1. Incorporation of an existing area of NTG/GSM habitat which is currently not conserved into a natural reserve or area of similar conservation status
FOG accepts the consultant’s view that this option does not appear to be available as an offset to Campbell Section 5 (see below).
2. Improvement of management of an existing grassland habitat area to enhance its native quality and diversity as grassland or increase GSM numbers.
FOG’s view is that this is the best approach for offset requirements for Campbell 5, but has some concerns about the actual offset – further comments are provided below. FOG supports the offset being applied to NTG and not secondary grassland.
3. Contribute financially to a research project which has reasonable potential to lead to improved conservation outcomes for NTG and/or the GSM.
As stated elsewhere, FOG has some concerns about this use of offset funding, the reasons being:
- The time it takes for research results to be completed and flow through to action on the ground. As a case in point, two years after commencement of the GSM research project being funded as part of the MacGregor West offset package, the research results are interesting but not at a stage that could be applied on the ground;
- The lack of certainty as to whether the results of such research will be able to be applied to conservation of a species or ecosystem on the ground;
- The lack of certainty as to the availability of funding to apply the research results on the ground.
FOG also notes that SEWPaC has advised the LDA to develop a direct offsets package.
Possible offset sites
In Attachment I Campbell Section 5 Offsets Discussion Paper five possible sites were analysed in terms of potential to enhance their biodiversity as NTG and/or GSM habitat:
1. Yarramundi Reach
Over recent years, FOG has put in hundreds of hours at working bees to improve the quality of this site. FOG supports Conservation Planning and Research Section’s suggestion for funding towards the management of this area of grassland with a view to improving its habitat quality and ultimately reintroducing the GSM and the striped legless lizard from captive populations.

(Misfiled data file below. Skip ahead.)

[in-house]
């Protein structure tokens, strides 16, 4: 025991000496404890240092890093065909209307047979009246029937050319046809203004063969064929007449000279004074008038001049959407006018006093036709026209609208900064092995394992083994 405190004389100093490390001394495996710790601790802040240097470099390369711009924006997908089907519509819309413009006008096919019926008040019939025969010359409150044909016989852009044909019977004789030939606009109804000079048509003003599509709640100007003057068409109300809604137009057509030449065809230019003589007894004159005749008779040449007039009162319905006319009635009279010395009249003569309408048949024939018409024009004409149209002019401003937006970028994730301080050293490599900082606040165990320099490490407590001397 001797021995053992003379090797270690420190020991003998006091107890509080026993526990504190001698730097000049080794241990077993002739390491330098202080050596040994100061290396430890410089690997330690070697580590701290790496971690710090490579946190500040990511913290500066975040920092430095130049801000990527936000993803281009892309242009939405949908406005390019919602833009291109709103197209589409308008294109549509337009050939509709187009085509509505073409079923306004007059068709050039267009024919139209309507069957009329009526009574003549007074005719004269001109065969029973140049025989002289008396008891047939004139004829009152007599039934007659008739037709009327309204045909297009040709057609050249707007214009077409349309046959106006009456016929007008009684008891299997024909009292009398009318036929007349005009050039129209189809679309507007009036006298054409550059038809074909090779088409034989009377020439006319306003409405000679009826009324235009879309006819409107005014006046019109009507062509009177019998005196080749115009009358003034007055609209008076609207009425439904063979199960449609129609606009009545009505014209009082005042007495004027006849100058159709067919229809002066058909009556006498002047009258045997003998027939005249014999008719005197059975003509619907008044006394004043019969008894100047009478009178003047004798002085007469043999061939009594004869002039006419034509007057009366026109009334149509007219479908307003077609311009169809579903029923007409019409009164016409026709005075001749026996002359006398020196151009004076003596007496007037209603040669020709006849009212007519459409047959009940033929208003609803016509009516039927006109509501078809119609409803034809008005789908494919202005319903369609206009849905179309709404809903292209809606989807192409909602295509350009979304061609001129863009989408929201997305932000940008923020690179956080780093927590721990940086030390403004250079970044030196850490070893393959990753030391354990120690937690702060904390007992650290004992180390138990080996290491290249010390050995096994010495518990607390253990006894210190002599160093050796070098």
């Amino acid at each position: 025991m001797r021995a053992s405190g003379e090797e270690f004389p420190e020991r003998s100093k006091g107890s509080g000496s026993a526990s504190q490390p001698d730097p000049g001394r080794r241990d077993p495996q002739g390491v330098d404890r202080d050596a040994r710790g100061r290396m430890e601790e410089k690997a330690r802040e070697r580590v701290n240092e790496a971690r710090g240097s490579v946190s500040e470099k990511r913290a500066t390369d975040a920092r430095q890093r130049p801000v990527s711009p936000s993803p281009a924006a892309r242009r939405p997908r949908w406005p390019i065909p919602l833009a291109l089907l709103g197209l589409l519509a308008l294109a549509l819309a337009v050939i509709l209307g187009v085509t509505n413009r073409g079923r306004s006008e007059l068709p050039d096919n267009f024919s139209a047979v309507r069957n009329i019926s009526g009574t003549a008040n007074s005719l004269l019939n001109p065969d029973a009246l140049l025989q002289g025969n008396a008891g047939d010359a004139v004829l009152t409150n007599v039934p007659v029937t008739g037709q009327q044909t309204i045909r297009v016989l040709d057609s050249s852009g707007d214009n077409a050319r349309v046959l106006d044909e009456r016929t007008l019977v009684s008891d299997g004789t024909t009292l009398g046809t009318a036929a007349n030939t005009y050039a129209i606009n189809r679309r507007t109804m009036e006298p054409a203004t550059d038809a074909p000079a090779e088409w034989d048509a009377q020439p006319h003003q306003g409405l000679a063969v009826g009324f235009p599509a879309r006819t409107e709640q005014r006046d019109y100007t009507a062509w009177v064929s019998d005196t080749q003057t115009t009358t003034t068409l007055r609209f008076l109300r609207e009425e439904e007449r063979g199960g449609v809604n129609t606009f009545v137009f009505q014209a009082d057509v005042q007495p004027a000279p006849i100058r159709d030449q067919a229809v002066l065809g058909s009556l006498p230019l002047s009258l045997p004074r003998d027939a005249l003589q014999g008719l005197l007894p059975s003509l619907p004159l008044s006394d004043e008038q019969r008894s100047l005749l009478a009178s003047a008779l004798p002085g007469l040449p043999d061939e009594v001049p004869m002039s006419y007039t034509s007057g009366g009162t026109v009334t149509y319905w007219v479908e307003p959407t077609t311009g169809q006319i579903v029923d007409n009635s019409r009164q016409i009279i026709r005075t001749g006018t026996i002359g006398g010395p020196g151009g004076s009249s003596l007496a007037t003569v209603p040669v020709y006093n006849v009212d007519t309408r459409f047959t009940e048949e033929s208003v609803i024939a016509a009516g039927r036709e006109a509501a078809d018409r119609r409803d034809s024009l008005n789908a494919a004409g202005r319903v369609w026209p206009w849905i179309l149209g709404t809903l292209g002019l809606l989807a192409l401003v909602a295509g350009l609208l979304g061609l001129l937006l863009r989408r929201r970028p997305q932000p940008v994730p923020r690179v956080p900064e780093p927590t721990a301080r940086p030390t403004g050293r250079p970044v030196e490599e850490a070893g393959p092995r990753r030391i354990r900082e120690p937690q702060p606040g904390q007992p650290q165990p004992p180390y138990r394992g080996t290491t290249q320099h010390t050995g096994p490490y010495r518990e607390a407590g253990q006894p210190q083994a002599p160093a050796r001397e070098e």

However, the report states that this is unacceptable to the land manager, the NCA.
2. CSIRO Headquarters, Campbell
In FOG’s view, the lack of security of long term conservation status of this site precludes it as an offset site. Conservation in perpetuity is a fundamental principle in offsets – otherwise there is definitely a net loss in our endangered NTG over time.
Rehabilitating the CSIRO site now does not safeguard development here in the future: Campbell Block 5 illustrates this to be a real concern. FOG also notes that the NCA does not favour such an offset. However, if long term funding and management were accompanied by conservation status for the site, FOG submits it could become suitable.
3. St John’s Church, Reid
Work on the NTG at St John’s Church is already a condition for EPBC referral 2011/5803. Since offsets cannot be used twice, FOG rejects this option.
4. Yarralumla Open Space and Road Verges
A possible offset noted in the report would be to increase the botanical quality of some of these areas which are not identified for future development and where there is a strong possibility of recolonisation or population increases by the existing local populations of the GSM. The report notes that NCA agreement would be required.
FOG needs further detail to assess this, in particular information about the actual sites proposed, their conservation status, and their condition. Any site that is not already reserved for conservation (or reservation is not proposed as part of the offset) would not be acceptable for the reasons similar to those outlined in 2. above. On the other hand, rehabilitation of these other sites and addition of reservation status could be acceptable.